by Nate Talley, Budget, Revenue, and Policy Analyst
Imagine that someone you know is unemployed. Then suppose this individual enrolls in the Department of Workforce Services’ labor exchange system, becomes connected with a hiring employer, and subsequently secures employment. Now answer the question, “Was the DWS labor exchange system effective?” The intuitive and seemingly obvious answer is “yes” because in this hypothetical scenario, the person you imagined received job-matching services and found work. However, because public resources are required to operate the labor exchange system, what policy-makers, administrators, and stakeholders really need to know is whether the program was effective in relative terms. That is, would the person you imagined have found an equally well-paying and well-fitting job had they not used the labor exchange system? How would you know?
The thought experiment above illustrates how challenging it can be to evaluate the efficacy of some government program operations, particularly those found in social service environments. Fortunately, the Governor’s Office of Management of Budget is committed to using every tool in the project, budget, and policy analysis toolkit to ensure that sound policies are adopted and the return on taxpayer investment is maximized. Beyond the use of business-process and operational improvement modalities such as QT/OE, Critical Chain Project Management, Aggregate Buffering, and Lean Project Management (to name a few), GOMB is heavily engaged in efforts to promote the use of evidence-based practices across state agencies. We have more to do, but we are making progress.
While an evidenced-based approach for shaping program selection and implementation can take a number of forms (as summarized by Dr. Eva Witesman’s work “Evidence-based Innovation: Creating a Statewide Initiative” ), perhaps the two most basic avenues for evidenced-based adherence are as follows:
- Look externally. To look externally means to ascertain and review information from sources that are not gathered directly from in-house program operations with the expectation that such information could be helpful in understanding how a program should operate to be most effective. Examples include conducting a meta-analysis of published literature on a program, inquiring with associations or consortiums of states conducting the same or similar programs, extrapolating trends from public use data or deriving relevant information from academic research on different but related programs. Creating and studying a robust set of external evidence that relates to a program will increase the probability that the program is effective when implemented locally.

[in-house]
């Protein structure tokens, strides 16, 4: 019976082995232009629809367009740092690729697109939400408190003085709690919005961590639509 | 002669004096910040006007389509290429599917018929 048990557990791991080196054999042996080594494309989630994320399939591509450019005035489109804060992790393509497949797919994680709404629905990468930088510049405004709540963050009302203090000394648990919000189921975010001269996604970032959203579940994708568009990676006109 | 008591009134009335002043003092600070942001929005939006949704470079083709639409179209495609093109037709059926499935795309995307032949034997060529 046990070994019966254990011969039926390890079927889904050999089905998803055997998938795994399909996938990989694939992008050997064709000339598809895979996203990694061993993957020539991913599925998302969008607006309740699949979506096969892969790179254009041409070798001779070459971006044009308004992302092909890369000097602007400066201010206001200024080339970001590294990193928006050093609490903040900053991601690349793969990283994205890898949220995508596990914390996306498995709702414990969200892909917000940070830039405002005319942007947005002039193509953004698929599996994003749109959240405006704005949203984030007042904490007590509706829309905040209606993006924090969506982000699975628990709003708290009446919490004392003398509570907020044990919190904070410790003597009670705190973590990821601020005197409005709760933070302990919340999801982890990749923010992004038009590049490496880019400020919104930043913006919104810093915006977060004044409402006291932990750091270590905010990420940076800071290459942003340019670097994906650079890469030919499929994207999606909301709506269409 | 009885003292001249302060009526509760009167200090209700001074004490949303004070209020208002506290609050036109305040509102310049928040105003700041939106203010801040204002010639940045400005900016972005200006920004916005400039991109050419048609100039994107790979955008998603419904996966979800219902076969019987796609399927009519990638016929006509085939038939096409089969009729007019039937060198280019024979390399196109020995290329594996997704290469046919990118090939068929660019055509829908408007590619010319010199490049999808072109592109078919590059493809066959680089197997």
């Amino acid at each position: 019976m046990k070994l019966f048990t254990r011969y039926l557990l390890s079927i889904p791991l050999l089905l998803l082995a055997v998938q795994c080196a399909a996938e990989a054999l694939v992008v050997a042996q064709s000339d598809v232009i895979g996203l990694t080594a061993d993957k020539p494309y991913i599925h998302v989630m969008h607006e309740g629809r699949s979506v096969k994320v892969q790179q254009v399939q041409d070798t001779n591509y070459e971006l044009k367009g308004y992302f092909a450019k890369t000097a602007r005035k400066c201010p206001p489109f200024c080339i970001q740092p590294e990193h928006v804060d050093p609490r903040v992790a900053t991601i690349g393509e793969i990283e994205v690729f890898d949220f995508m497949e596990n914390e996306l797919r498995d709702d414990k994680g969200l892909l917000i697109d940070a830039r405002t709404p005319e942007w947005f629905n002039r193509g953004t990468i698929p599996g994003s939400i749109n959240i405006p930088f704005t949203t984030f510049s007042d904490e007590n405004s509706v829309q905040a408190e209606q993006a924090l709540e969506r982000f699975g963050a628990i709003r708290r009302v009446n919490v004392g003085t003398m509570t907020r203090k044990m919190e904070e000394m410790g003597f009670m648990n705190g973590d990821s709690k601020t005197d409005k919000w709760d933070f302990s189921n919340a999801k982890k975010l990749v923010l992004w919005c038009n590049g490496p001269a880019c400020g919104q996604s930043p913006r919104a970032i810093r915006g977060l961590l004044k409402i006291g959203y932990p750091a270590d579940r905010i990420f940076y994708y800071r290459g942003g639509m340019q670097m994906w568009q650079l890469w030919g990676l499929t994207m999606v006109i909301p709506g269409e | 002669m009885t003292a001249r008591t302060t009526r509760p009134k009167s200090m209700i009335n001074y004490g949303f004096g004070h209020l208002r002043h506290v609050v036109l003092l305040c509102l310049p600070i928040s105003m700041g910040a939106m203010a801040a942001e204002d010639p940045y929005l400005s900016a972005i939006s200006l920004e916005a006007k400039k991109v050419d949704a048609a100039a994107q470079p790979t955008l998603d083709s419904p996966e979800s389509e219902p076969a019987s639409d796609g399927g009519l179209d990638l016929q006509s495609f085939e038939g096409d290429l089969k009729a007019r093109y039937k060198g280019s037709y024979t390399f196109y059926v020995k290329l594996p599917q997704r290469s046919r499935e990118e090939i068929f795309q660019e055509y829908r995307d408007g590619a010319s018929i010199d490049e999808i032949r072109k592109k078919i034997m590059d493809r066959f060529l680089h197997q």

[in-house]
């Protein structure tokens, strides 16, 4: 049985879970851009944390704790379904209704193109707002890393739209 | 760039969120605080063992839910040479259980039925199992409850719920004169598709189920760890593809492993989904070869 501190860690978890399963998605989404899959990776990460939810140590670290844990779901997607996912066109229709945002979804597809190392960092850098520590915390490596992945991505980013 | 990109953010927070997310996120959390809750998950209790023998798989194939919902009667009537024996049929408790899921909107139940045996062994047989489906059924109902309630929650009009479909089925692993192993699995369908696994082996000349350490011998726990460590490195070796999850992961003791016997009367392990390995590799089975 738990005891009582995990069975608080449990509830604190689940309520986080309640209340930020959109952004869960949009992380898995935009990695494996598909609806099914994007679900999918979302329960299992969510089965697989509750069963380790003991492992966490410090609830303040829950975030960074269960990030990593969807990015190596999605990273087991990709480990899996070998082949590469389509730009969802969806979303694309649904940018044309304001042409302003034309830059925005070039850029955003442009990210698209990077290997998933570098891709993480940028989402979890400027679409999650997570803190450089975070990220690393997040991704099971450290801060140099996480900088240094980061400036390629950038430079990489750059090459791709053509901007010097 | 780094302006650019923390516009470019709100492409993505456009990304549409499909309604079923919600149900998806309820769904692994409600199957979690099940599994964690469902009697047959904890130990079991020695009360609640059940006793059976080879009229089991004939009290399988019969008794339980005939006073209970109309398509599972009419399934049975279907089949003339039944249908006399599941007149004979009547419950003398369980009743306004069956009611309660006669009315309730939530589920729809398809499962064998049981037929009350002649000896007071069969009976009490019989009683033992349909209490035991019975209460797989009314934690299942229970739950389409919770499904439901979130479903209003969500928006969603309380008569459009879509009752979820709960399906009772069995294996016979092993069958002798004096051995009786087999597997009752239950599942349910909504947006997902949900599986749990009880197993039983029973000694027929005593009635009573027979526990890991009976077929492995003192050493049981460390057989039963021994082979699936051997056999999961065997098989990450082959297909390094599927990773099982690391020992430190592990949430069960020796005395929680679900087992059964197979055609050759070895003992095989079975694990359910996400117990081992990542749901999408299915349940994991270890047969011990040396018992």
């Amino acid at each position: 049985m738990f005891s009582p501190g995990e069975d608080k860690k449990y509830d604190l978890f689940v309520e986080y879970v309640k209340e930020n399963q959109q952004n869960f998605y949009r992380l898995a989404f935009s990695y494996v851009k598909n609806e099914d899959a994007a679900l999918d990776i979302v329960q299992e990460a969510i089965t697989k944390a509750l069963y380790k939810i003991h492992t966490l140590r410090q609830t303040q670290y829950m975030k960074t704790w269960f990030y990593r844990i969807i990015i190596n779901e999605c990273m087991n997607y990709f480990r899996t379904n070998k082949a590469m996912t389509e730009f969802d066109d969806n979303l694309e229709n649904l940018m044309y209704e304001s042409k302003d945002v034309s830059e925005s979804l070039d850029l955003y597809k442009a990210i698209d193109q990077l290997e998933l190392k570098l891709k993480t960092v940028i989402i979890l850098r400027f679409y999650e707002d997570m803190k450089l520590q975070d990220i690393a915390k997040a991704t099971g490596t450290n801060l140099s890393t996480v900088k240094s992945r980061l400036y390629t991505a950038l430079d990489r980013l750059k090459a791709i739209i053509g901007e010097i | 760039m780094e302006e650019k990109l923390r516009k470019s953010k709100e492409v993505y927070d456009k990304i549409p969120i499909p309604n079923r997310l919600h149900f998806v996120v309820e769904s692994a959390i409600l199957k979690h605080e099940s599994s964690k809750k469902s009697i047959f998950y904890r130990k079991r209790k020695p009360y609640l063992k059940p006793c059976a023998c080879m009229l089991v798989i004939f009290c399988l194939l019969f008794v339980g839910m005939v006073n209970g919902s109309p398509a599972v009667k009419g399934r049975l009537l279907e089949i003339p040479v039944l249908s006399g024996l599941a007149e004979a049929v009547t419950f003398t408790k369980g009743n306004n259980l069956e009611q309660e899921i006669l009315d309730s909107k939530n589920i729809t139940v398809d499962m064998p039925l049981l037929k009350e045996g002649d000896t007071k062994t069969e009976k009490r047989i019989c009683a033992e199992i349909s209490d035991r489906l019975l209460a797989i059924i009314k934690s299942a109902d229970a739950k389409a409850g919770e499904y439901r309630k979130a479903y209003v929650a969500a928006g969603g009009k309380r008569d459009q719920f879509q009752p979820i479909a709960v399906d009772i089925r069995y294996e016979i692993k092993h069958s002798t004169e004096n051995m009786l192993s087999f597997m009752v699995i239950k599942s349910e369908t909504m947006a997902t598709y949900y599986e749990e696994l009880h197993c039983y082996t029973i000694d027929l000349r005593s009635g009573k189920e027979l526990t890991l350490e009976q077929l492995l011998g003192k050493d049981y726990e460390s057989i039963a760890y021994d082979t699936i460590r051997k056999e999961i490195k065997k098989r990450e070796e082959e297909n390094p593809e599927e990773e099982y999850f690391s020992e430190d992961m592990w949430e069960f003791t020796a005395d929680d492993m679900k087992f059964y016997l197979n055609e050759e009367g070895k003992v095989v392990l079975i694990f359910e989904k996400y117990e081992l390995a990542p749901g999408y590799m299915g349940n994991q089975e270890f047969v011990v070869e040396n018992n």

- Look internally. To look internally means to use self-generated information that specifically relates to the program of interest. Examples include conducting pilot programs that are narrow in scope or scale, mining administrative data or conducting program impact assessments using experimental or quasi-experimental methods. Using these techniques to look internally usually require an investment of additional resources, since labor and expertise are needed to execute these forms of program evaluation. However, as expected, return on the investment of such resources can be quite high as internal program evaluations lead to more effective and efficient programs in the long run.
By using an evidenced-based approach for designing, implementing, and evaluating state government program interventions, we can eliminate some of the uncertainty around whether the public funds used for state programs would be better spent elsewhere. We can ensure that these programs are positively impacting the citizens of Utah.
As for the DWS labor exchange system, an internal evaluation has been conducted and it was found that program participants are significantly more likely to secure employment if they enrolled in job matching services with DWS. In other words, the person you imagined was better off by electing to receive DWS services.